Figure 7
figure 7

The PL spectra of (a) xRGO-Cu3(PO4)2-PA where x = 0, 2, 4, 8, 10 (b) pure Cu3(PO4)2-PA/PEG/EG catalysts (c) Cu3(PO4)2-EG and 8RGO-Cu3(PO4)2-EG (d) Cu3(PO4)2-PEG and 8RGO-Cu3(PO4)2-PEG.

After the optimization with 8 wt.% of RGO in the catalyst Cu3(PO4)2-PA, the other two catalysts were hybridized only with the same 8 wt.% as 8RGO-Cu3(PO4)2-PEG and 8RGO-Cu3(PO4)2-EG. The PL spectra of these were also done and as expected a large difference between the pure and 8 wt.% RGO modified hybrid was observed (Fig. 7c,d). So from the PL spectra analysis we could look forward to that the Cu3(PO4)2-PA will show excellent activity as compared to the Cu3(PO4)2-EG and then Cu3(PO4)2-PEG composite with RGO.

Figure 8a–d shows the UV-vis diffuse reflectance absorption spectra of different samples. As shown in figures the pure copper phosphate samples whether it is solid/liquid based synthesized piece, it possessed photo-absorption from the UV to visible light until around 498 nm, corresponding to the band gap of 2.04–2.08 eV, which was calculated from the tangent line in the plot of the Kubelka-Munk function ((A)2) vs. photo energy (hv) by extrapolating the tangent lines in Fig. 8e–h11,21,22. Pure RGO also have sufficient absorption in the visible to Uv range as shown in figure. Again with the hybrid formation with 8 wt.% RGO, the intensity of the absorption was increased to many folds way far than the pure form of all. And which describes the hybrid formation with RGO traps more light (in a broader range) as compares to the pure samples in the light. This gives a clear suggestion about the visible light activity of the semiconductor hybrids. According to Fig. 8e–g, the band gaps from Cu3(PO4)2-PA, Cu3(PO4)2-EG and Cu3(PO4)2-PEG were estimated to be 2.08 eV, 2.04 eV and 2.05 eV, respectively. And RGO has bandgap with a value of 2.9 eV. Besides the pure copper phosphate band gap, we estimated that the hybrid structure of the RGO-Cu3(PO4)2 will show dual band gap in its Kubelka-Monk plot due to the interaction of two different semiconductors in it. So, as is expected, the whole copper phosphate/RGO series synthesized by liquid/solid based reaction with RGO are showing two band gaps at a time as marked in the Fig. 8i–k. 8RGO-Cu3(PO4)2-PA, is showing 2.02 eV and 2.80 eV band gaps of Cu3(PO4)2 and RGO, respectively. Similarly, the latter one the 8RGO-Cu3(PO4)2-EG is showing two band gaps 2.05 eV and 2.83 eV, respectively. Finally, 8RGO-Cu3(PO4)2-PEG are showing also two band gaps bearing values with 2.03 eV and 2.80 eV for Cu3(PO4)2 and RGO, respectively. Thus, it can be affirmed that there is an excellent interaction between the Cu3(PO4)2 and RGO whether its synthesized by solid or liquid state reaction.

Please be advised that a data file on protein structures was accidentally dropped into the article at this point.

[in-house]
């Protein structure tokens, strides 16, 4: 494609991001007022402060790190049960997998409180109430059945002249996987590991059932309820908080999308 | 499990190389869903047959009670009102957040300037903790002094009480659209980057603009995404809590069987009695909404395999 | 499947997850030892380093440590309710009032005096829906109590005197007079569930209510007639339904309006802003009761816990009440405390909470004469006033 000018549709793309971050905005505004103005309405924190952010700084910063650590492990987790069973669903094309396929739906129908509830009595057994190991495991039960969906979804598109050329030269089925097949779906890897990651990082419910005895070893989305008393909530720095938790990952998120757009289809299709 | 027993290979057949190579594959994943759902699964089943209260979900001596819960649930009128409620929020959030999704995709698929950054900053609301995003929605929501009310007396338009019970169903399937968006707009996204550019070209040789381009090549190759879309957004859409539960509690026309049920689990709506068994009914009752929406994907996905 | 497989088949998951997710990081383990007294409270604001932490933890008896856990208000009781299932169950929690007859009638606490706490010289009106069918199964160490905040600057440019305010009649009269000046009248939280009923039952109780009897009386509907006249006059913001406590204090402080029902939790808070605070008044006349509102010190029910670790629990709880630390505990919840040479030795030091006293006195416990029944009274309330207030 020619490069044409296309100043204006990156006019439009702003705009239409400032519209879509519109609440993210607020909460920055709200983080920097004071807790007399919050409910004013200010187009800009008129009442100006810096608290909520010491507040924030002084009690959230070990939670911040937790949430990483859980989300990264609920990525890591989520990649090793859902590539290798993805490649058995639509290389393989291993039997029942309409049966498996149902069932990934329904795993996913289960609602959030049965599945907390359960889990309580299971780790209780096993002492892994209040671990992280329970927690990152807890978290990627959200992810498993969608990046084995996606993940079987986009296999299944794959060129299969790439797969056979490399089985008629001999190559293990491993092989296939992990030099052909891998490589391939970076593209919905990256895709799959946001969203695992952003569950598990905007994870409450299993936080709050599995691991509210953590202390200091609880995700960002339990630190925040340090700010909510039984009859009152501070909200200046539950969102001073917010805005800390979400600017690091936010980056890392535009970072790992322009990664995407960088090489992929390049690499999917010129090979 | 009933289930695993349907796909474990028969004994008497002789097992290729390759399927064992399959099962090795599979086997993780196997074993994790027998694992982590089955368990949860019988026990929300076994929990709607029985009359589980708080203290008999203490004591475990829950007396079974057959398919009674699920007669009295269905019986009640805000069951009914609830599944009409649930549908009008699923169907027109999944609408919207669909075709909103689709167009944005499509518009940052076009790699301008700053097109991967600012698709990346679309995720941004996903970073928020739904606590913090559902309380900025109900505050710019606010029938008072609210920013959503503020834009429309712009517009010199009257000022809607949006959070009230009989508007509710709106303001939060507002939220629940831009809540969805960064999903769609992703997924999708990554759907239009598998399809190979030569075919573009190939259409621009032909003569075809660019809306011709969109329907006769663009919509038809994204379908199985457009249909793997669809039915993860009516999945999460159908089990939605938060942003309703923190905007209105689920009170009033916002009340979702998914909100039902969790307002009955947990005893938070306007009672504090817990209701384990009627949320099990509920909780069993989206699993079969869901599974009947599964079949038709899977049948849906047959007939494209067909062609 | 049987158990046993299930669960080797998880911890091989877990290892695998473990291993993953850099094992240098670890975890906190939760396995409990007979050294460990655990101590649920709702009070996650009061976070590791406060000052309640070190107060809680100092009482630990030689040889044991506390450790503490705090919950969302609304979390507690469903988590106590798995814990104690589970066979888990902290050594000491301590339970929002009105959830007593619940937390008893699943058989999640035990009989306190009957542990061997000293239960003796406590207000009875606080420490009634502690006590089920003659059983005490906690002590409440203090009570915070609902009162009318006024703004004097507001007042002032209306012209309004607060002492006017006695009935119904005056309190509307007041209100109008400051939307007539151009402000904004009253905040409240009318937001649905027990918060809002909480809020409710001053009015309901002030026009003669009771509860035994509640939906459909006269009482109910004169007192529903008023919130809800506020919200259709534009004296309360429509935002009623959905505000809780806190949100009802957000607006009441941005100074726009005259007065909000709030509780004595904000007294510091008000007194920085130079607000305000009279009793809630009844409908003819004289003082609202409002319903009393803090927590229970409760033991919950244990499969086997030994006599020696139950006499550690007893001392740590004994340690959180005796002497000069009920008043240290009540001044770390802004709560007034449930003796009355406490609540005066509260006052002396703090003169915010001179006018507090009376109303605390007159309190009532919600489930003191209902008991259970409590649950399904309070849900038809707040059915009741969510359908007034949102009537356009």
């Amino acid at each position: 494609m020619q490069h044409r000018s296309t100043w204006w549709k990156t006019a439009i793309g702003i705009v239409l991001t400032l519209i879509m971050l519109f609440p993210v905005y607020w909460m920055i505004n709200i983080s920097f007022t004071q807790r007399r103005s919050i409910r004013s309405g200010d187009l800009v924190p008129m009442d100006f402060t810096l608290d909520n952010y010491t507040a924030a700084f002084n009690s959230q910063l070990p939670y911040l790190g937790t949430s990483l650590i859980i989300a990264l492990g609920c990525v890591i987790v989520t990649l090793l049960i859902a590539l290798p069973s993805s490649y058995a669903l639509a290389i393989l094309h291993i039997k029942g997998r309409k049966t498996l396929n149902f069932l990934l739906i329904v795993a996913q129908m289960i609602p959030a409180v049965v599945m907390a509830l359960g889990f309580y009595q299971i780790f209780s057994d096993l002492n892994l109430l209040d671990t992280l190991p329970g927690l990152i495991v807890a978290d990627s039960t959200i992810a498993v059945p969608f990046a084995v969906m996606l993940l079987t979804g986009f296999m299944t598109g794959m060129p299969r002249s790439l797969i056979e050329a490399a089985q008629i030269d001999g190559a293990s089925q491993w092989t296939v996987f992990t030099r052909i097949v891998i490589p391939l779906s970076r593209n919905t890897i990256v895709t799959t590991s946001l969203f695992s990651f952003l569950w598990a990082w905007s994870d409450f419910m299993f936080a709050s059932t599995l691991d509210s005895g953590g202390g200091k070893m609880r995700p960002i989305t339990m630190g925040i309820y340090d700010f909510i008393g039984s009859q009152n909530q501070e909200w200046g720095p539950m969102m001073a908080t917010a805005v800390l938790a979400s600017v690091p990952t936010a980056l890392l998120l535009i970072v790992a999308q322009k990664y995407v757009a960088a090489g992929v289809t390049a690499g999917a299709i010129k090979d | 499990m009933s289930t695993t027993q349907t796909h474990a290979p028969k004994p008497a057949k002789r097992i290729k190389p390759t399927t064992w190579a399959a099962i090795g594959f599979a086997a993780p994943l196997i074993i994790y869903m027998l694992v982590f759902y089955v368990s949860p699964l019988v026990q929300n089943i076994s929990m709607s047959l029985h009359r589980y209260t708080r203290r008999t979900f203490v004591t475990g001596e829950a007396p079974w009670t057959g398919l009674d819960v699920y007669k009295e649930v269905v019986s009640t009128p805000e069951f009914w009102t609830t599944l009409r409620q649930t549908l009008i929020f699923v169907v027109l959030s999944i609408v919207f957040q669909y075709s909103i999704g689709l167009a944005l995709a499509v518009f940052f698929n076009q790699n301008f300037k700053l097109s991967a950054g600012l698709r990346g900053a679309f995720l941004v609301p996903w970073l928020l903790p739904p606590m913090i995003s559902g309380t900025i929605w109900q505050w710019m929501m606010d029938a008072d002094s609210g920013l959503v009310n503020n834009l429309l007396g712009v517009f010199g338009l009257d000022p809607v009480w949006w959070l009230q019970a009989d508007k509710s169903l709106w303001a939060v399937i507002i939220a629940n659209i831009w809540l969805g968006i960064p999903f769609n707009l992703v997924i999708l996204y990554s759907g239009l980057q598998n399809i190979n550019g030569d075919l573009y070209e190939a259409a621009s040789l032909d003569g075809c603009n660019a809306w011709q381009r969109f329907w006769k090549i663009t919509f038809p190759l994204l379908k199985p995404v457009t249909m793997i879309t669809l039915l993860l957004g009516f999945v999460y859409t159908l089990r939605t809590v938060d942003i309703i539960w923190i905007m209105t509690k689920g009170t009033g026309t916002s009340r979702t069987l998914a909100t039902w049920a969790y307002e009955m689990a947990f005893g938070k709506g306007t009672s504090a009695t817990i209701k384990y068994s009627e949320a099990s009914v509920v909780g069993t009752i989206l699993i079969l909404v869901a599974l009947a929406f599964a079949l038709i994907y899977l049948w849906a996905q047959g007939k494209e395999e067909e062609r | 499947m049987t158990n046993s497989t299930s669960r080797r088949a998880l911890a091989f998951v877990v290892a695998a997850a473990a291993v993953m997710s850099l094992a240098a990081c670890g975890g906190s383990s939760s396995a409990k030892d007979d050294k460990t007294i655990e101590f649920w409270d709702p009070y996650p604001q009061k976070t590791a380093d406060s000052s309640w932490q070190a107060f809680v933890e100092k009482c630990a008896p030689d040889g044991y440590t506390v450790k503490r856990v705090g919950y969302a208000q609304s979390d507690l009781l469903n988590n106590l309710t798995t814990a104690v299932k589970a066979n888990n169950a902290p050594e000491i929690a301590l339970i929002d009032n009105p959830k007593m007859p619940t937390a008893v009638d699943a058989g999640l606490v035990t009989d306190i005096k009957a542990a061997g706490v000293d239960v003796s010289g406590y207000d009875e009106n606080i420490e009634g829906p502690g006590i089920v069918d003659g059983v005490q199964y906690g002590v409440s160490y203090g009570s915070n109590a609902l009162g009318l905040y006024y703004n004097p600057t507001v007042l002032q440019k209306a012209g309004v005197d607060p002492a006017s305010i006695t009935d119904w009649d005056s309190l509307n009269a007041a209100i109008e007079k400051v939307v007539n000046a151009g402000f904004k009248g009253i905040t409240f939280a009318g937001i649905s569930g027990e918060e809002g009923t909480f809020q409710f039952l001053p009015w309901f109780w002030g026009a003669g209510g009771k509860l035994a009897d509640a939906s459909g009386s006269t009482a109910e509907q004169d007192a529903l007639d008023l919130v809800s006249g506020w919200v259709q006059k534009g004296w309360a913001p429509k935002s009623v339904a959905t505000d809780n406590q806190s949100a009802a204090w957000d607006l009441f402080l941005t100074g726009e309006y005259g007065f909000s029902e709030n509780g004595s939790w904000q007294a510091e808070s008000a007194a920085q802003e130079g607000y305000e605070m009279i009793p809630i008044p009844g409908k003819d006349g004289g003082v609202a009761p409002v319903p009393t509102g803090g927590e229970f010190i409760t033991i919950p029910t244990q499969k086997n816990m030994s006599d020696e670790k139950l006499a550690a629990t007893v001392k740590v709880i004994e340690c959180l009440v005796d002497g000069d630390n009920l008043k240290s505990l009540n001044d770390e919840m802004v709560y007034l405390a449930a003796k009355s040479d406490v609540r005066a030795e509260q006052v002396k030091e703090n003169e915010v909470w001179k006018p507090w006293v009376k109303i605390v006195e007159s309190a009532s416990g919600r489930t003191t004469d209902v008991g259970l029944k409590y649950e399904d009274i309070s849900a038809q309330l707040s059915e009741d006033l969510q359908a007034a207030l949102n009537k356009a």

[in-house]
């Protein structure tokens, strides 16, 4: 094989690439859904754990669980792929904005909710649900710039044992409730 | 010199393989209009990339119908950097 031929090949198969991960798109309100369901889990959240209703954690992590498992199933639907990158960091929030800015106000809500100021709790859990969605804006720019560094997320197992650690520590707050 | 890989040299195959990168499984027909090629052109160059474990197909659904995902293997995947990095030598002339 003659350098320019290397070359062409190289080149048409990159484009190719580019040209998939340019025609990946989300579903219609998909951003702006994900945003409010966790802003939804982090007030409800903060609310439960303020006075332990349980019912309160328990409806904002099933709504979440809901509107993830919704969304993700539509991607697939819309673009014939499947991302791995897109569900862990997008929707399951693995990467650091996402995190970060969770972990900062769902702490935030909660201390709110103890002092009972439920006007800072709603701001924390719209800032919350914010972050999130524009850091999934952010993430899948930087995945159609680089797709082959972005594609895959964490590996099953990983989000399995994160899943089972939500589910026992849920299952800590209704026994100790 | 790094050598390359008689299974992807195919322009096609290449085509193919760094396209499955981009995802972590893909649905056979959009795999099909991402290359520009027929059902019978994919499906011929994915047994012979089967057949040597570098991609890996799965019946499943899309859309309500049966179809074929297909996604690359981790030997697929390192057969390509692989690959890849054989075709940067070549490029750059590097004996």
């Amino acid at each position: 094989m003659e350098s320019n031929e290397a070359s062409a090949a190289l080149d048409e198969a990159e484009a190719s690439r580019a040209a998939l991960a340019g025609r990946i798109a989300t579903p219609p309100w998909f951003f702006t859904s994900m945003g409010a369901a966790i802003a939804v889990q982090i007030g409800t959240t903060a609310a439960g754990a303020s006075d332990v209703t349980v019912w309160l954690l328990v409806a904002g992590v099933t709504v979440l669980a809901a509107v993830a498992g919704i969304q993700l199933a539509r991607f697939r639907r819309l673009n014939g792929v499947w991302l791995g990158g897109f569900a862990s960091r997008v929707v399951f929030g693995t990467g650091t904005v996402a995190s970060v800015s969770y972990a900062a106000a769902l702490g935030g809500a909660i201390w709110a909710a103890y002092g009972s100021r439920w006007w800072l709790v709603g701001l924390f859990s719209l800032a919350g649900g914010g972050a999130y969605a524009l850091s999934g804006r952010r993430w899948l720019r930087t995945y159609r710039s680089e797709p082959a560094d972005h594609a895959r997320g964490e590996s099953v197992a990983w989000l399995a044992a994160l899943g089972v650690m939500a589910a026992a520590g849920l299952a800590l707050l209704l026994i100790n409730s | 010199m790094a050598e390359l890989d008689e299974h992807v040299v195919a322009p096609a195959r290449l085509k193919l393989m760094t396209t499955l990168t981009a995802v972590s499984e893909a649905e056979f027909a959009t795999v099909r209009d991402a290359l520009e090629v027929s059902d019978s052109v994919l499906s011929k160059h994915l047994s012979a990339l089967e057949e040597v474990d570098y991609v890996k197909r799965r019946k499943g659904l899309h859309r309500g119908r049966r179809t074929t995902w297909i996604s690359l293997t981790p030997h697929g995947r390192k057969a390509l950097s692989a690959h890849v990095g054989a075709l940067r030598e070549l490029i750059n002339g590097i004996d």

Figure 8
figure 8

UV-vis diffuse reflectance spectra (DRS) of (a) Cu3(PO4)2-PA and 8RGO-Cu3(PO4)2-PA (b) Cu3(PO4)2-EG and 8RGO-Cu3(PO4)2-EG (c) Cu3(PO4)2-PEG and 8RGO-Cu3(PO4)2-PEG (d) RGO. (Inset: images showing the color of the respective samples). Band gap (Eg) determination for (e) Cu3(PO4)2-PA (f) Cu3(PO4)2-EG (g) Cu3(PO4)2-PEG (h) RGO (i) 8RGO-Cu3(PO4)2-PA (j) 8RGO-Cu3(PO4)2-EG and (k) 8RGO-Cu3(PO4)2-PEG samples using the Kubelka-Munk function of the diffuse reflectance (R) from Ultraviolet-visible diffuse reflectance spectra. The intercepts of the extrapolated straight lines give the corresponding band gaps of Cu3(PO4)2 and RGO in each hybrid.

Further the evidence of electron-hole separation in the heterojunction was characterized by time-resolved photoluminescence (Fig. 9a). Cu3(PO4)2, 8 and 10 wt.% RGO-Cu3(PO4)2-PA heterojunction photoluminescence decay were analyzed. In the photoluminescence decay Cu3(PO4)2-PA has the higher value of photoluminescence lifetime (τ = 0.233 ns) as compared to the heterojunction prepared with 8 and 10 wt.% RGO having photoluminescence lifetime, τ = 0.196 ns and τ = 0.198 ns, respectively. This result may be due to the higher rate of charge carrier recombination in case of bare Cu3(PO4)2-PA. The shorter lifetime of 8RGO-Cu3(PO4)2 as compared to bare Cu3(PO4)2-PA may be attributed to the better charge separation taking place at the heterointerface of RGO and Cu3(PO4)2 by providing nonradiative path for photogenerated charge carriers. Which further means that better charge separation occuring in the case of 8RGO-Cu3(PO4)2 leading to better photocatalytic activity of 8RGO-Cu3(PO4)2 than that of unmodified Cu3(PO4)2.